Much of the Washington area ranks among the nation's worst spots for traffic congestion, a new study has found.
GPS maker TomTom collected the data. The company used its systems to calculate drivers' speeds every few minutes over a two-year period, then stacked the data up against the posted speed limit on the specific road. A city's traffic was defined as congested if drivers could travel at 70 percent of the speed limit, or slower.
Montgomery County placed fourth on the list (behind Seattle, Los Angeles and Chicago), with 37 percent of its roadways congested. The District was in seventh place, with 30 percent of its roads crowded. Alexandria ranked ninth, with 28 percent of its roads congested. Fairfax County stood at 13th place with 26 percent.
A big reason for the backups, according to traffic experts: The Washington area is too popular for its own good.
"Because it's a great place to live it's not a great place to drive," said David Buck, spokesman for the Maryland State Highway Administration.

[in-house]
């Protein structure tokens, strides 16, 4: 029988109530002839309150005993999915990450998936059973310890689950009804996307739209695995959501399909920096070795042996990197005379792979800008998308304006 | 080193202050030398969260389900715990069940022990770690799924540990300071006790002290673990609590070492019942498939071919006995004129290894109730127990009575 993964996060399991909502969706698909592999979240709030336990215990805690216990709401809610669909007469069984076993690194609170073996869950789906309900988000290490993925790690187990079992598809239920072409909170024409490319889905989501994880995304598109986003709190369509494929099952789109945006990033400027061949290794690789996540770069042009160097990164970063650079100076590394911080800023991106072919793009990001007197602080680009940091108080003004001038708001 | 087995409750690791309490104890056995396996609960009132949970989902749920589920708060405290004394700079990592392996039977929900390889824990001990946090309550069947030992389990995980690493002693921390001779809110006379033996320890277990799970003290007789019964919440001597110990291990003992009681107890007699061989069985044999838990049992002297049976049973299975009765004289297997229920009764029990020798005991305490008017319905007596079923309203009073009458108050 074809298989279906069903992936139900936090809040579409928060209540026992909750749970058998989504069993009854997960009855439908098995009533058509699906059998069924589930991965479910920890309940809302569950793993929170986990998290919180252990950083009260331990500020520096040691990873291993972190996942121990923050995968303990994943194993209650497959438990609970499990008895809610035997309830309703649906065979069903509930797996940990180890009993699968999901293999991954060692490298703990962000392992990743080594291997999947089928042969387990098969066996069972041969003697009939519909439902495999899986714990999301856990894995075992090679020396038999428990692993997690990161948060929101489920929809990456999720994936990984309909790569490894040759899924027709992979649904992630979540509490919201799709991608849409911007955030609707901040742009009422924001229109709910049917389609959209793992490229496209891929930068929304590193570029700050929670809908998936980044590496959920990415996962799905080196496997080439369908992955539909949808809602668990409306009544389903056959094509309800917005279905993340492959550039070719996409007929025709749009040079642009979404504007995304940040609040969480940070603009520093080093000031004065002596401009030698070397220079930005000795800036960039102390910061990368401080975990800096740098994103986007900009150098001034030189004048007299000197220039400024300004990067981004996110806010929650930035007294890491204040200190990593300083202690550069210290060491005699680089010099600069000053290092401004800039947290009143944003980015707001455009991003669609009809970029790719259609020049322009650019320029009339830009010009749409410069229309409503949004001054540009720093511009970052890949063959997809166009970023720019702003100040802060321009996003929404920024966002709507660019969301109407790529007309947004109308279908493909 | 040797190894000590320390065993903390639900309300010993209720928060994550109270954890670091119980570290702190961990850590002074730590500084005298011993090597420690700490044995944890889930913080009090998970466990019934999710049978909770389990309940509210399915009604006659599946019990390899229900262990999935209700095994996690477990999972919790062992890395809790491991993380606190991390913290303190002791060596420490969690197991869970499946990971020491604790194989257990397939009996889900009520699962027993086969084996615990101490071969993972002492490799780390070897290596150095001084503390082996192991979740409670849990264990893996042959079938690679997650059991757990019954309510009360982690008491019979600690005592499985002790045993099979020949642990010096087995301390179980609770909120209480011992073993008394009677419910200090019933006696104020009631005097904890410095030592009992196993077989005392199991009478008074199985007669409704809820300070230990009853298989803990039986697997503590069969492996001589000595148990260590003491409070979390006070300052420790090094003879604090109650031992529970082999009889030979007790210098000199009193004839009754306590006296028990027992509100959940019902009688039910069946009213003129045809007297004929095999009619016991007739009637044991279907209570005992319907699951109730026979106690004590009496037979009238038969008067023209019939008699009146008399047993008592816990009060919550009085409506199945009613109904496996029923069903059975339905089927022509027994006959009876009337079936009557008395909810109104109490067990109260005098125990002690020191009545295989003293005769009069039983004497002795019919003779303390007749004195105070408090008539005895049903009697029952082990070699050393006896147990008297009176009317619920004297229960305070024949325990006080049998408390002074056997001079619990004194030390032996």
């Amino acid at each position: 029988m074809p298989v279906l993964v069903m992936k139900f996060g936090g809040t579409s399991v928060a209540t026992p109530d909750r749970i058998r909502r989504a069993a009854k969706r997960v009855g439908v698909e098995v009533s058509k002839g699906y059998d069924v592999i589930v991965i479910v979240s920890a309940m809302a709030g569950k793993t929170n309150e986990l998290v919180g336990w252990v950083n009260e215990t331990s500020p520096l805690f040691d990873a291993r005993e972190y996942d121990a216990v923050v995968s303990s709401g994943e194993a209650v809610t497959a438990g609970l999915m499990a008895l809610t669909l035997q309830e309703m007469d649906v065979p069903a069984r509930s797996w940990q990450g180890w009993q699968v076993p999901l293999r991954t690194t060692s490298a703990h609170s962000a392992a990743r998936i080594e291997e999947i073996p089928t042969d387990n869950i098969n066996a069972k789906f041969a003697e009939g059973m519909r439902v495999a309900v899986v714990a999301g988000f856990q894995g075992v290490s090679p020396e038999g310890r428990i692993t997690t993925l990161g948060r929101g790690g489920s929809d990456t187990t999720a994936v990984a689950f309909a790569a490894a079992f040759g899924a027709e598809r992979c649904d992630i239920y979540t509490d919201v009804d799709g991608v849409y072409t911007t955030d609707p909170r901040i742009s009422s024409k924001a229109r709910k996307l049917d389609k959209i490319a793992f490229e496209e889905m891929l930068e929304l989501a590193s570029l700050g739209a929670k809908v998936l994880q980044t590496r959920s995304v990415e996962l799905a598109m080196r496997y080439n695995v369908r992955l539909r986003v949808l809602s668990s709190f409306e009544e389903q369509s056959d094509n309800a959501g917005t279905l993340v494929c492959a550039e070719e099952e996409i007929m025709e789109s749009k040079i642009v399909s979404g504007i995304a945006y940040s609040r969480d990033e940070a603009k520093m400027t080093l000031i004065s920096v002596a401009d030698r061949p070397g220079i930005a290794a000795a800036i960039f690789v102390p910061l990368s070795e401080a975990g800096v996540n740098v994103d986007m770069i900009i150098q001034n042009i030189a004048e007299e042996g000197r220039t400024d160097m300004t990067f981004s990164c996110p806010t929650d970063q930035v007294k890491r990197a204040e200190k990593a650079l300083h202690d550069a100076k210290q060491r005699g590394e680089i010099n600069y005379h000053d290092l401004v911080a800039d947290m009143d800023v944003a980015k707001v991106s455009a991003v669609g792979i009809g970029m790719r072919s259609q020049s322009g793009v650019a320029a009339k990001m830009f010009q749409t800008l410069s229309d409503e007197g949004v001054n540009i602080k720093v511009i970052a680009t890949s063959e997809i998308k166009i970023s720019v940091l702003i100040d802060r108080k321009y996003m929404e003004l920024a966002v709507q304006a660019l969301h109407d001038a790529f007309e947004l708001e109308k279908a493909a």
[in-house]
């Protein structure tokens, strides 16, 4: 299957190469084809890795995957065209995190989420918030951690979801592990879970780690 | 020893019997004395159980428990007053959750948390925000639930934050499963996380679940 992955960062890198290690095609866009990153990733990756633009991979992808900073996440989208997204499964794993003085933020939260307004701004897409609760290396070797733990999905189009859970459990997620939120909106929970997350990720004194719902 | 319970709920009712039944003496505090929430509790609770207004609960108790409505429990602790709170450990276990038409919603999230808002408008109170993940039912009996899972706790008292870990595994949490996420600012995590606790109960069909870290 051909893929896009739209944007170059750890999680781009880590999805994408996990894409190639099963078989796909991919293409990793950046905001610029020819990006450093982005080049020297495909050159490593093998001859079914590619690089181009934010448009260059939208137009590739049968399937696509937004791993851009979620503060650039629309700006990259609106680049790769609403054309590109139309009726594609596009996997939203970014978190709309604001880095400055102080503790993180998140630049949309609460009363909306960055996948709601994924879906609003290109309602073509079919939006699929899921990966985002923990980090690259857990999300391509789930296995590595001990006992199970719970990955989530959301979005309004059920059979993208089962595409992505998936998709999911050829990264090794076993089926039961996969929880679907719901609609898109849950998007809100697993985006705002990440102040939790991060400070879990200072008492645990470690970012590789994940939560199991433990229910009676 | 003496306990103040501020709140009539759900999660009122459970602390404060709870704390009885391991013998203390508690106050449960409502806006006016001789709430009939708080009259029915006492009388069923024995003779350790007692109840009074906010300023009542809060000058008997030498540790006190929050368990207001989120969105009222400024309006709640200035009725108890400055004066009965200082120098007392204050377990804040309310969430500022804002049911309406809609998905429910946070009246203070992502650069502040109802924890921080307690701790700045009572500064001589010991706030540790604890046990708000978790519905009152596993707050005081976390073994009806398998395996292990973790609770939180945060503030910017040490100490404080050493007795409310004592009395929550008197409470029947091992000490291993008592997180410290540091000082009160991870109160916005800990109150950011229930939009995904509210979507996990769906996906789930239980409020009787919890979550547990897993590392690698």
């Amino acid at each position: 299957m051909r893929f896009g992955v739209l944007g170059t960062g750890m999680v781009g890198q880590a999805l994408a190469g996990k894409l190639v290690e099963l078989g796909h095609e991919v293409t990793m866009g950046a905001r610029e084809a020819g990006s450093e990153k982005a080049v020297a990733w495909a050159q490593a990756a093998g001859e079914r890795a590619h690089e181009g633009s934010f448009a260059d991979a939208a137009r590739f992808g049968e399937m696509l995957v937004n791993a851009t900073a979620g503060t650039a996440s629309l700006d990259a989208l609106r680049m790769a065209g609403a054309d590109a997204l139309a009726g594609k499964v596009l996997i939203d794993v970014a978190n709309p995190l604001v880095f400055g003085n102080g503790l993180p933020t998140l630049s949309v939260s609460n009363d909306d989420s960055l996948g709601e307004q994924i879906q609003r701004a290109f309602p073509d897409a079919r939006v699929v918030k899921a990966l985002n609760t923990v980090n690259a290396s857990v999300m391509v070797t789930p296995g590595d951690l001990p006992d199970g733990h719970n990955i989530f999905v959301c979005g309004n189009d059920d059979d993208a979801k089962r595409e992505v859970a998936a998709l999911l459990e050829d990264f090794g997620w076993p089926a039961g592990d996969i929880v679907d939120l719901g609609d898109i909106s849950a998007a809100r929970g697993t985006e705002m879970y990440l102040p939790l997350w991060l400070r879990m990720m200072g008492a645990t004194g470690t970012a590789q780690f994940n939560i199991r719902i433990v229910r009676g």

In Virginia, the congestion comes from an influx of workers, said Bob Chase of the Northern Virginia Transportation Alliance.
"When you add tens of thousands of jobs and you don't invest in the infrastructure needed to support those jobs ... the end result is some of nation's worst congestion," Chase said.
But when it comes to much-needed road projects, Virginia Department of Transportation spokeswoman Joan Morris said, Northern Virginia is hampered by a budget crunch.
"We focus instead on managing congestion," Morris said. That includes not only synchronizing, but adjusting the cycles on traffic signals to ease gridlock.
In Montgomery County, there are a slew of costly projects underway to relieve road congestion, from widening Route 124 ($50 million) to constructing the $2.5 billion InterCounty Connector that will connect Interstates 270 and 95.
In the District, transportation officials are trying to quell congestion by adding bike lanes and streetcars while encouraging commuters to ride Metro.